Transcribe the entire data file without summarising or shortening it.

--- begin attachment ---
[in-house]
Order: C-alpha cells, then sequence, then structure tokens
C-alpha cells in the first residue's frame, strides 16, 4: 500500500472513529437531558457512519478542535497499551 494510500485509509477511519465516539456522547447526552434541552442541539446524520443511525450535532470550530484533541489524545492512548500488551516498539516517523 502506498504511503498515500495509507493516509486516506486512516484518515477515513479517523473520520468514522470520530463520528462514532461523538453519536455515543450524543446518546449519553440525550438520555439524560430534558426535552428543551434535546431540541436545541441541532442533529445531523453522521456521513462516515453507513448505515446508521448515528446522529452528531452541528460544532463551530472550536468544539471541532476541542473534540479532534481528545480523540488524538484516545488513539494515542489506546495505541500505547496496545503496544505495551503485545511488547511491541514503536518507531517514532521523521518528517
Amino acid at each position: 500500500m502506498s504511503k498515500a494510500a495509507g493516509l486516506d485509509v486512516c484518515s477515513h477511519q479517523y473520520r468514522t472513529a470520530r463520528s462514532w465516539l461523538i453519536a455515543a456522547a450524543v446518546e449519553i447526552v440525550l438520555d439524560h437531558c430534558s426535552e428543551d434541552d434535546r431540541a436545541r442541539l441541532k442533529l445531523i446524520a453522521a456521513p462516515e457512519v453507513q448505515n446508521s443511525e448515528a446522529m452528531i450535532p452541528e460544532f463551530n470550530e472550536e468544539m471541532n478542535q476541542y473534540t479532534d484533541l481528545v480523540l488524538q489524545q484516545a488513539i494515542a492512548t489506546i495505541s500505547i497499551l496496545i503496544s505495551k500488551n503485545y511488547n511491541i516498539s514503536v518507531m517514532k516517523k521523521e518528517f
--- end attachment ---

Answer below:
[in-house]
Order: C-alpha cells, then sequence, then structure tokens
C-alpha cells in the first residue's frame, strides 16, 4: 500500500472513529437531558457512519478542535497499551 494510500485509509477511519465516539456522547447526552434541552442541539446524520443511525450535532470550530484533541489524545492512548500488551516498539516517523 502506498504511503498515500495509507493516509486516506486512516484518515477515513479517523473520520468514522470520530463520528462514532461523538453519536455515543450524543446518546449519553440525550438520555439524560430534558426535552428543551434535546431540541436545541441541532442533529445531523453522521456521513462516515453507513448505515446508521448515528446522529452528531452541528460544532463551530472550536468544539471541532476541542473534540479532534481528545480523540488524538484516545488513539494515542489506546495505541500505547496496545503496544505495551503485545511488547511491541514503536518507531517514532521523521518528517
Amino acid at each position: 500500500m502506498s504511503k498515500a494510500a495509507g493516509l486516506d485509509v486512516c484518515s477515513h477511519q479517523y473520520r468514522t472513529a470520530r463520528s462514532w465516539l461523538i453519536a455515543a456522547a450524543v446518546e449519553i447526552v440525550l438520555d439524560h437531558c430534558s426535552e428543551d434541552d434535546r431540541a436545541r442541539l441541532k442533529l445531523i446524520a453522521a456521513p462516515e457512519v453507513q448505515n446508521s443511525e448515528a446522529m452528531i450535532p452541528e460544532f463551530n470550530e472550536e468544539m471541532n478542535q476541542y473534540t479532534d484533541l481528545v480523540l488524538q489524545q484516545a488513539i494515542a492512548t489506546i495505541s500505547i497499551l496496545i503496544s505495551k500488551n503485545y511488547n511491541i516498539s514503536v518507531m517514532k516517523k521523521e518528517f